Though these people might experience some accidental rough and tumble, they are generally on their feet and are generally on a trail, path or dirt track. They aren't scrambling over granite, sliding down scree, hacking through undergrowth or clambering out of boggy marsh. The point being, that the kind of wear such a wind-top will get from a trail runner is not the same as from a mountain trekker carrying a week or more's supplies. For this reason, we strongly advise using such items, not as outer layers, but as mid-layers, sandwiched between a breathable softshell and a baselayer. Let the softshell take the hammering, while the windtop blocks the remnants of the wind.


The Mizuno Hoody has a non-adjustable but well-sized hood with elasticated edging which works very well over both beanies and baseball style caps like the Ronhill Split or Montane's Pace Cap. With or without additional headwear, the hood, which covers the top of the head but doesn't droop down near the eyes, doesn't block peripheral vision as you turn your head - which is impressive for a hood with no adjustments, yet at the same time, expected for a running jacket.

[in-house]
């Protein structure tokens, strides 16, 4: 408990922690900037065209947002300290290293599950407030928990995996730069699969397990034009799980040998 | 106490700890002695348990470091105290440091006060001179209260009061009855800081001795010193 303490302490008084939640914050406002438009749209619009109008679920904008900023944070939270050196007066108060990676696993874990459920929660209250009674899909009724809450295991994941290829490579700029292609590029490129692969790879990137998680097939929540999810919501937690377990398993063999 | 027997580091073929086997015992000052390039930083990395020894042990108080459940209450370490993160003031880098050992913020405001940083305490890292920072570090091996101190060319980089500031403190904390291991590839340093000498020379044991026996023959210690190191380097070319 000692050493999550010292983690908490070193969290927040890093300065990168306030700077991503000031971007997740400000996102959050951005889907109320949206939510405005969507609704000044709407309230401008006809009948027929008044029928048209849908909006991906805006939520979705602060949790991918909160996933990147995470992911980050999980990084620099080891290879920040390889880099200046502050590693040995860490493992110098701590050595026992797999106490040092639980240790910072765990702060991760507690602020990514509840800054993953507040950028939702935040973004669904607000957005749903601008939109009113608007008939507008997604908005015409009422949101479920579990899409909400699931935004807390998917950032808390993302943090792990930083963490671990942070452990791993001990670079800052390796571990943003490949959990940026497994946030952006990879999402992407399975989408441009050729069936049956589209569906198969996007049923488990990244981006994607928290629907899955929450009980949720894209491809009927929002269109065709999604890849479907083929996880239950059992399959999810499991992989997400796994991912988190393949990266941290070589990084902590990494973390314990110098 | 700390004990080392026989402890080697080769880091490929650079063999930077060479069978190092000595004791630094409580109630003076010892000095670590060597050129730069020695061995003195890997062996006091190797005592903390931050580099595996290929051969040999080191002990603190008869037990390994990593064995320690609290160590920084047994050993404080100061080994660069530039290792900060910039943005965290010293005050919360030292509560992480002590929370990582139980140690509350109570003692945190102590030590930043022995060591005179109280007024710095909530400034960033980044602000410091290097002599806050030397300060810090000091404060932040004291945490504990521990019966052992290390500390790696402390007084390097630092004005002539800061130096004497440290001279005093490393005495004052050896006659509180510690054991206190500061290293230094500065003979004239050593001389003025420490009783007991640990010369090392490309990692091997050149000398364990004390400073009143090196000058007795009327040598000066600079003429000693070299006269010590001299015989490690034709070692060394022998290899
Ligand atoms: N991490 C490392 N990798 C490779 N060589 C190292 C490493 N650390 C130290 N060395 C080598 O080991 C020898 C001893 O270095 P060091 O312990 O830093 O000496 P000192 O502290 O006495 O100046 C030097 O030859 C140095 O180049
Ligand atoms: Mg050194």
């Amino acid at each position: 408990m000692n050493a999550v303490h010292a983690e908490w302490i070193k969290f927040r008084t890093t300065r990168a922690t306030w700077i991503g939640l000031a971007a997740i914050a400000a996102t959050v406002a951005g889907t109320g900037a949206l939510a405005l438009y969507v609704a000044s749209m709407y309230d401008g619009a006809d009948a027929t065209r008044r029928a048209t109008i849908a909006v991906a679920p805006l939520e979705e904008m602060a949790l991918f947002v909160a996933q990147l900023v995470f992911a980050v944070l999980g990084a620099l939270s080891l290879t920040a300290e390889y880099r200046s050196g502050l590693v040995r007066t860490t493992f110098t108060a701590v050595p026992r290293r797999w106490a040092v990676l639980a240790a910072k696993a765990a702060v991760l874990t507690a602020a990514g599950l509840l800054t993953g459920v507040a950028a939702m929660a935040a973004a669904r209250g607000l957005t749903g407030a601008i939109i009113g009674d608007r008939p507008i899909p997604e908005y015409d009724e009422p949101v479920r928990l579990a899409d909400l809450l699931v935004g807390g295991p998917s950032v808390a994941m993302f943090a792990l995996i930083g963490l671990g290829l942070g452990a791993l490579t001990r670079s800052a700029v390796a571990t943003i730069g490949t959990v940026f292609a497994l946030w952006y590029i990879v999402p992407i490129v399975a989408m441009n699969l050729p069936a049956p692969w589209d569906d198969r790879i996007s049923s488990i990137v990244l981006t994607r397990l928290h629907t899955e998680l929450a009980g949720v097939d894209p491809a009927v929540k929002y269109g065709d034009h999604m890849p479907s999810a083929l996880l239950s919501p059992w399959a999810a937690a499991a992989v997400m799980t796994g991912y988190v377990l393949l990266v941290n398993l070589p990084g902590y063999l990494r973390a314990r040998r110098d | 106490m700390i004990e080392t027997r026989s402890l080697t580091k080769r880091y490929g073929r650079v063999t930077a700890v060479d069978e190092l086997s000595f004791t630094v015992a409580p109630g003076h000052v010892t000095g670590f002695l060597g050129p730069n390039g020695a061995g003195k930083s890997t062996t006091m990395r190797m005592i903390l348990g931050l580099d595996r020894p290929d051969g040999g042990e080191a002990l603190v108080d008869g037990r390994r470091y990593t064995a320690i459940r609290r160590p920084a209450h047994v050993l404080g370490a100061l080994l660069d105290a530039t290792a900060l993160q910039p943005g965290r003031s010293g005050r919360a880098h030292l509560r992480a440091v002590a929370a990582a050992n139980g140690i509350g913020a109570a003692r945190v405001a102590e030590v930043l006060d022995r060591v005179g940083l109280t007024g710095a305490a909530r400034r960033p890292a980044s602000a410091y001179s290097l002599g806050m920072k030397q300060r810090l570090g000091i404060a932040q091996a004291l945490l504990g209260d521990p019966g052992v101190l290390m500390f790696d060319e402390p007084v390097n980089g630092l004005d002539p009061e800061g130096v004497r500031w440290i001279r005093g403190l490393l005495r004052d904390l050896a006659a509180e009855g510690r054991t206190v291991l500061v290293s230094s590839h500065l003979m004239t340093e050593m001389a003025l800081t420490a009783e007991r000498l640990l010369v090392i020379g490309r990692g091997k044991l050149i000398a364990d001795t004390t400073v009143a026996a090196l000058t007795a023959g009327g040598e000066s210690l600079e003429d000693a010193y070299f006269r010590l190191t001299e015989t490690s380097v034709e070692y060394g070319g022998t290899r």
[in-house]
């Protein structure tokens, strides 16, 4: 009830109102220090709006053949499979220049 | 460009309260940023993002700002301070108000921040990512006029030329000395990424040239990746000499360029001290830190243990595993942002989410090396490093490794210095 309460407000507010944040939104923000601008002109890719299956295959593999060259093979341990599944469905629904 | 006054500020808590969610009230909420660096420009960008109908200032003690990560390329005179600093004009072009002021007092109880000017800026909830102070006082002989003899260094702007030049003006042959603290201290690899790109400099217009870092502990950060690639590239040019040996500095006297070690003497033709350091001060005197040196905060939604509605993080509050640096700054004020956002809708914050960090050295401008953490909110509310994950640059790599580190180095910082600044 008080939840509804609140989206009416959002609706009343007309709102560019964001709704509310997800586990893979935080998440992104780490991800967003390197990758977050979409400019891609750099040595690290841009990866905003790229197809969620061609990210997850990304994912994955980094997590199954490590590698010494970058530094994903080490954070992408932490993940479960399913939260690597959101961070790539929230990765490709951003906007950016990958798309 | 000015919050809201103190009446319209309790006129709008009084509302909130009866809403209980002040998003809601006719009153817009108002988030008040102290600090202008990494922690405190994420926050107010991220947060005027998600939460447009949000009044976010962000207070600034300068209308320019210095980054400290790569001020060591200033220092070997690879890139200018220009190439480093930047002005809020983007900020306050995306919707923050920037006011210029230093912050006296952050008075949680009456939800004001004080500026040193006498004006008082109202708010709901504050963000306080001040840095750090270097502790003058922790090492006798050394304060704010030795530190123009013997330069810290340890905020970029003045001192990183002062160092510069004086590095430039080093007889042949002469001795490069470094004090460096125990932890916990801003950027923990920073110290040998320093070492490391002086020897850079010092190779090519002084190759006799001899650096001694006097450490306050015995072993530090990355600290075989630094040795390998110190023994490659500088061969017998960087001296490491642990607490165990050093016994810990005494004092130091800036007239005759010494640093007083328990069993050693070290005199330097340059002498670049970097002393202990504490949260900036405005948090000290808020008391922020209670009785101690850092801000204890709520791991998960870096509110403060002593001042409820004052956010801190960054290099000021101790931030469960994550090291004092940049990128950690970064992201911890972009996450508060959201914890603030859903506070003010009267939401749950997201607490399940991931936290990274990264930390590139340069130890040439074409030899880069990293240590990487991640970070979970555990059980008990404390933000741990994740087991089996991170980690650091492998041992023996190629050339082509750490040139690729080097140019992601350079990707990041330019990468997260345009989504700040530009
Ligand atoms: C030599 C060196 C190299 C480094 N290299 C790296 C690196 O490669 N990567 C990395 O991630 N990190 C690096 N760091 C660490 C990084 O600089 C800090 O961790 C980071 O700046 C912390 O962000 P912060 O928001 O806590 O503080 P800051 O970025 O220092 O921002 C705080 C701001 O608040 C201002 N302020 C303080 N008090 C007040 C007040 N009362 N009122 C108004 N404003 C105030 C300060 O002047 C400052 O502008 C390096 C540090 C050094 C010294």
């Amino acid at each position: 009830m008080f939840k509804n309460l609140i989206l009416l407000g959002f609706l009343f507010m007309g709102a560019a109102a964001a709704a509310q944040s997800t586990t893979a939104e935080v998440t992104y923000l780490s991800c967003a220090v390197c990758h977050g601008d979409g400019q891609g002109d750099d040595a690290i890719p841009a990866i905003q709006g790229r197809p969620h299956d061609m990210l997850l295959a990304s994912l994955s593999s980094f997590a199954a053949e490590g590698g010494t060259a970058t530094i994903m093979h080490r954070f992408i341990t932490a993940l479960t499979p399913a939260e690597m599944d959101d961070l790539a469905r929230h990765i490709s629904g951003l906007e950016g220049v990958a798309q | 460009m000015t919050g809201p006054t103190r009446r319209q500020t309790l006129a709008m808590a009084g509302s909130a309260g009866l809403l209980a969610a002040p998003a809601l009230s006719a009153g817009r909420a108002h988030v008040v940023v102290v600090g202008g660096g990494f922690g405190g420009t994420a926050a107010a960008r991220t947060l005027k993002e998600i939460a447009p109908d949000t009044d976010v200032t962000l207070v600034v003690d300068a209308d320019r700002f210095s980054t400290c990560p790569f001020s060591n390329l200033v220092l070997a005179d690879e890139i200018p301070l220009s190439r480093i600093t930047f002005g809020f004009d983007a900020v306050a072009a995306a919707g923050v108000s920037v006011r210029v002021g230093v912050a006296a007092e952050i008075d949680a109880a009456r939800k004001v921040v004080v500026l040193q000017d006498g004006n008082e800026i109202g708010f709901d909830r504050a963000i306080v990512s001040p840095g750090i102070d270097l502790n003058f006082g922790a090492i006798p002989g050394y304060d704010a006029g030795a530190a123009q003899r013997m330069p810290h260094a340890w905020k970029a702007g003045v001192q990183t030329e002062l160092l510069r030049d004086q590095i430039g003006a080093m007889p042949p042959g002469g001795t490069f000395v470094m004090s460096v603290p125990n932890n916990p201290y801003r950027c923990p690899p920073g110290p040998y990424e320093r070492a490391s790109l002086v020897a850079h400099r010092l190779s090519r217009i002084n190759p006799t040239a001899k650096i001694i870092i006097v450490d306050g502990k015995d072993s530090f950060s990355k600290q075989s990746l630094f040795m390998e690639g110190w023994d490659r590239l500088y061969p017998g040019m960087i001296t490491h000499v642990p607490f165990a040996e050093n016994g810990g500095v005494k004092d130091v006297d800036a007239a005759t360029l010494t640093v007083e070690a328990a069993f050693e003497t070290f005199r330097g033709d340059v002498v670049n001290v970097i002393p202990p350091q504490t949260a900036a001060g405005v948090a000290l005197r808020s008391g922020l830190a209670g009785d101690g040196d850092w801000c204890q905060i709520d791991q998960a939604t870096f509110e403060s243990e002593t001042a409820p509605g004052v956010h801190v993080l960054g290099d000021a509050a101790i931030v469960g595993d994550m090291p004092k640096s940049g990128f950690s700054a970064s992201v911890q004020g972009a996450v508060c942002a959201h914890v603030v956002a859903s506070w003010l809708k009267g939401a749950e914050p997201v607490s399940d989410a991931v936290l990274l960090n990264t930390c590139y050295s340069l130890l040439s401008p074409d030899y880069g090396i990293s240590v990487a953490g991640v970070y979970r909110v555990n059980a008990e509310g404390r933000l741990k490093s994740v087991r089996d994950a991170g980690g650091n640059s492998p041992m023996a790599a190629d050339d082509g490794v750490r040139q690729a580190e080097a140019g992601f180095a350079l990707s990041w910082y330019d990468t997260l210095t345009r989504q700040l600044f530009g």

96 grams of windproofy goodness

The Hoody zips up into its own back pocket which contains an elasticated strap, allowing runners to carry it attached to their upper arm or clipped to a belt. The hem is elasticated and at the wrist there's a 10cm stretch panel which covers half the circumference of the wrist, enabling the wearer (depending on the size of their forearms) to roll up the sleeves to the elbow. Further venting is provided by four simple vents across the upper back and of course the full length zip. So, although it's not really breathable, being wind proof, Mizuno have made sure their runners (and us trekkers alike) don't boil in the bag.

I've found this a very comfortable wind-top and haven't noticed any discomfort or overheating that cannot easily be remedied via the sleeves or the front zip. The zips are YKK and feature a nice sturdy zip pull for use with gloves.

Competition Time